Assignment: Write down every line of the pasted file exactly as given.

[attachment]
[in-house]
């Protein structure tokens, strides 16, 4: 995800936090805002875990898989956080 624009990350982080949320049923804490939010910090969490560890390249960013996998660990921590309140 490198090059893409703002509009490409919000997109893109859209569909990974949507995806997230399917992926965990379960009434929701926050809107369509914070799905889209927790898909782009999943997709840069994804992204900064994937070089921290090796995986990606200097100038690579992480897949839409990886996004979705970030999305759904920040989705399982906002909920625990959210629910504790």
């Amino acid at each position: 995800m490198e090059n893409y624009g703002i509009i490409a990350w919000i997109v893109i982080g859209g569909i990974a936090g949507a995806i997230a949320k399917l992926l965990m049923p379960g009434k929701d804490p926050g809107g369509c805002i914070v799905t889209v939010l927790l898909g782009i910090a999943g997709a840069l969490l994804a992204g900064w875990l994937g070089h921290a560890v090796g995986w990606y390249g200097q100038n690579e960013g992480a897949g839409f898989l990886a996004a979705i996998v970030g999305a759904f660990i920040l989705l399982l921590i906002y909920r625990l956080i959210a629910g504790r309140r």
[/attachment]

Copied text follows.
[in-house]
């Protein structure tokens, strides 16, 4: 995800936090805002875990898989956080 624009990350982080949320049923804490939010910090969490560890390249960013996998660990921590309140 490198090059893409703002509009490409919000997109893109859209569909990974949507995806997230399917992926965990379960009434929701926050809107369509914070799905889209927790898909782009999943997709840069994804992204900064994937070089921290090796995986990606200097100038690579992480897949839409990886996004979705970030999305759904920040989705399982906002909920625990959210629910504790």
């Amino acid at each position: 995800m490198e090059n893409y624009g703002i509009i490409a990350w919000i997109v893109i982080g859209g569909i990974a936090g949507a995806i997230a949320k399917l992926l965990m049923p379960g009434k929701d804490p926050g809107g369509c805002i914070v799905t889209v939010l927790l898909g782009i910090a999943g997709a840069l969490l994804a992204g900064w875990l994937g070089h921290a560890v090796g995986w990606y390249g200097q100038n690579e960013g992480a897949g839409f898989l990886a996004a979705i996998v970030g999305a759904f660990i920040l989705l399982l921590i906002y909920r625990l956080i959210a629910g504790r309140r």